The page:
Information provided herein is only for general informational and educational purposes. The laws relating to Minnesota churches and non-profit corporations involve many complex legal issues. If you have a specific legal problem about which you are seeking advice, consult with legal counsel. Gary C. Dahle, Attorney at Law, is licensed to practice law only in the State of Minnesota, and in the State of North Dakota, in the United States of America. Therefore, only those persons interested in matters governed by the laws of the State of Minnesota or the State of North Dakota should consult with, or provide information to, Gary C. Dahle, Attorney at Law, or take note of information provided herein.

Accessing the web site of Gary C. Dahle, Attorney at Law – https://www.dahlelawchurches.com – may be held to be a request for information. However, the mere act of either providing information to Gary C. Dahle, Attorney at Law, or taking note of information provided on https://www.dahlelawchurches.com, does not constitute legal advice, or the establishment of an attorney/client relationship. Nothing herein will be deemed to be the practice of law or the provision of legal advice. Clients are accepted by Gary C. Dahle, Attorney at Law, only after preliminary personal communications with him, and subject to mutual agreement on terms of representation.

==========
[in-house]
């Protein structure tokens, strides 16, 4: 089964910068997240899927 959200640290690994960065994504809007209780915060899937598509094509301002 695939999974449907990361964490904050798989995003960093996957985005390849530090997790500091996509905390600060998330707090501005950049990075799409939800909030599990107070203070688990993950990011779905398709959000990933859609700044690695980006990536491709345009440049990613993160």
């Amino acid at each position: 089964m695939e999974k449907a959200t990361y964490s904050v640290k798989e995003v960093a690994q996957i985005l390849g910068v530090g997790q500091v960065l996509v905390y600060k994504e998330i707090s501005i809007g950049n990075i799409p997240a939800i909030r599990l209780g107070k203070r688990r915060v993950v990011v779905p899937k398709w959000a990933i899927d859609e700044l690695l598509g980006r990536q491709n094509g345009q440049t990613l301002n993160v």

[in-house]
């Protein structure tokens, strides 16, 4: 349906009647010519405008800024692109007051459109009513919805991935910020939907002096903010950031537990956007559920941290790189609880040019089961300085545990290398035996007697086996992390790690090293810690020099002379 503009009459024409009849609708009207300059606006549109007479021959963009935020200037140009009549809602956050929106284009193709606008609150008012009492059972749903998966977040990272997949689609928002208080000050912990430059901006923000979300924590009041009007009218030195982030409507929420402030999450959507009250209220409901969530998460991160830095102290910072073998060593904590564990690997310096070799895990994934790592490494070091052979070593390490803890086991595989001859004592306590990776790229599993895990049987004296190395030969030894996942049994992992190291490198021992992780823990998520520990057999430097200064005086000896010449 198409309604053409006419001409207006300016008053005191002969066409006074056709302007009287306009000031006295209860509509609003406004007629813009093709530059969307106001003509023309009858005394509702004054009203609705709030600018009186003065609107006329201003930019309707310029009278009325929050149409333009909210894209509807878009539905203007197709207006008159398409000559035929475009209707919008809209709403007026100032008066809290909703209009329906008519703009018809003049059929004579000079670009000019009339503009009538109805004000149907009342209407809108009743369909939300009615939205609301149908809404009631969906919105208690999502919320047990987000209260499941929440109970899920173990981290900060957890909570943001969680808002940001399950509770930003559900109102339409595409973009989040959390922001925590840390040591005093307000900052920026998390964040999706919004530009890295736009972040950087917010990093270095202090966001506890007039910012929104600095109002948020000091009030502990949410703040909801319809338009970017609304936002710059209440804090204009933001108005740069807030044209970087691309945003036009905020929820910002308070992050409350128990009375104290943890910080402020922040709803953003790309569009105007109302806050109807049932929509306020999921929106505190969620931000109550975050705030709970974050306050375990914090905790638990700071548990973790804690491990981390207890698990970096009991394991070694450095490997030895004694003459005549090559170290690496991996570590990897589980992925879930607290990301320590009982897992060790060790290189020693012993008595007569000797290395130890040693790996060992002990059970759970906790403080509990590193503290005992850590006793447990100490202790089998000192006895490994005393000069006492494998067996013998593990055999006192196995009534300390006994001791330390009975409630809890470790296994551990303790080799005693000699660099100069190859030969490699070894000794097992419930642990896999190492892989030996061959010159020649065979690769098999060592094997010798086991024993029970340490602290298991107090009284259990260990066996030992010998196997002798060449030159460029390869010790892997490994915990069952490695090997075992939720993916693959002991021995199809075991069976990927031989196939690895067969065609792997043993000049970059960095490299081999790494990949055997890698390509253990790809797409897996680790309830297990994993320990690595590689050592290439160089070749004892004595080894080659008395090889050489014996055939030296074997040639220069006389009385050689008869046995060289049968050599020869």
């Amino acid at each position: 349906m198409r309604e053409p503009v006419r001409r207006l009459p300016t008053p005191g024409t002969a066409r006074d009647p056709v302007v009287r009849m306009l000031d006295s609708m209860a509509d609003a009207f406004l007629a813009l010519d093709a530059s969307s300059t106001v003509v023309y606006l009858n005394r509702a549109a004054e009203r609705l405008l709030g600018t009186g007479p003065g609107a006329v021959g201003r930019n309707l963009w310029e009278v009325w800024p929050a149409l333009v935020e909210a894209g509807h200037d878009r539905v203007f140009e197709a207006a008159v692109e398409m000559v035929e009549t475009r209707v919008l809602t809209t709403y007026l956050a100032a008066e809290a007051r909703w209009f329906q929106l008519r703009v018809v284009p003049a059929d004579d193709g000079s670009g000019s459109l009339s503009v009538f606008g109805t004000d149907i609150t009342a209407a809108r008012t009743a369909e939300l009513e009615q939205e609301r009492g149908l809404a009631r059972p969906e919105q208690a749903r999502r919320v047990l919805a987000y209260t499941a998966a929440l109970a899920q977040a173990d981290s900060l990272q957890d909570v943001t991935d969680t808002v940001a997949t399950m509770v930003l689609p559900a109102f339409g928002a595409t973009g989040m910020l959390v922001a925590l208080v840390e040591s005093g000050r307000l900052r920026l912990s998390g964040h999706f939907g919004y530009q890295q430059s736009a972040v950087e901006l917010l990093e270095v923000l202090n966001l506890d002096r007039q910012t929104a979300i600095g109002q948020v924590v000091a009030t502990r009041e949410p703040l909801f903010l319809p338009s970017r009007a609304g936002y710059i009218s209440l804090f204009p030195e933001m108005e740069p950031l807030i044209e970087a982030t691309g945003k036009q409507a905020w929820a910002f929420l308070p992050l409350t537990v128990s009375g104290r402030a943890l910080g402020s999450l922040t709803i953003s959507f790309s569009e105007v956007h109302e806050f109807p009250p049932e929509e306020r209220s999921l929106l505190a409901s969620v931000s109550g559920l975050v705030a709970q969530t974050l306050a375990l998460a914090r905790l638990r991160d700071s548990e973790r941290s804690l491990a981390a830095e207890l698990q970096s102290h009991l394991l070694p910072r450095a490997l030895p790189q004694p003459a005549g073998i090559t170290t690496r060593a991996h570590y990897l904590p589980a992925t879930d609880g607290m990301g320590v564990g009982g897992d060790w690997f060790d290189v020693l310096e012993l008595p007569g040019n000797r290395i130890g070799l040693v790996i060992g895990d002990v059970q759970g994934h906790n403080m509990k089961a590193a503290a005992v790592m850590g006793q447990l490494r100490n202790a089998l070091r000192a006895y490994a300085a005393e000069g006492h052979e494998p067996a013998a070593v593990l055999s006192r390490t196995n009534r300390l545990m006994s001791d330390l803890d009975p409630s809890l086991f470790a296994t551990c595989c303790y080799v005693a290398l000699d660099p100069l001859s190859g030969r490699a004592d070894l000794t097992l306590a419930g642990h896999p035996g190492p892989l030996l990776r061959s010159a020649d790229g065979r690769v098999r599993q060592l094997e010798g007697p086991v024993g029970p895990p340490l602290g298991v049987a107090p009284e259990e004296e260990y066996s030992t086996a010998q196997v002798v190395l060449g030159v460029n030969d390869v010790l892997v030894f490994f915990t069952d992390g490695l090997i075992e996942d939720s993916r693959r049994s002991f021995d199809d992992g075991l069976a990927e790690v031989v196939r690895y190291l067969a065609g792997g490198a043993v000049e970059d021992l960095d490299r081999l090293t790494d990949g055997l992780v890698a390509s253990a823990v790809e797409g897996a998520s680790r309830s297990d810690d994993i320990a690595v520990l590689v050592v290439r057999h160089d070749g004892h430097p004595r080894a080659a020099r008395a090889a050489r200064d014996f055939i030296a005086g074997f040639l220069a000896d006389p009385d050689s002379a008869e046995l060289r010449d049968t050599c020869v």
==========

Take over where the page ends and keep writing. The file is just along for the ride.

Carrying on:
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Related Topics:

For a discussion of Minnesota probate law, see https://dahlelawprobate.com/ and also http://www.dahlelawminnesota.com/ and also https://dahlelaw.com/minnesota-probate/

For information on North Dakota Probate law, see http://www.dahlelawnorthdakota.com/

For information on Minnesota Cemetery Law, see http//:www.dahlelawcemeteries.com

For information on North Dakota Transfer on Death Deeds, see http://northdakotatransferondeathdeeds.com/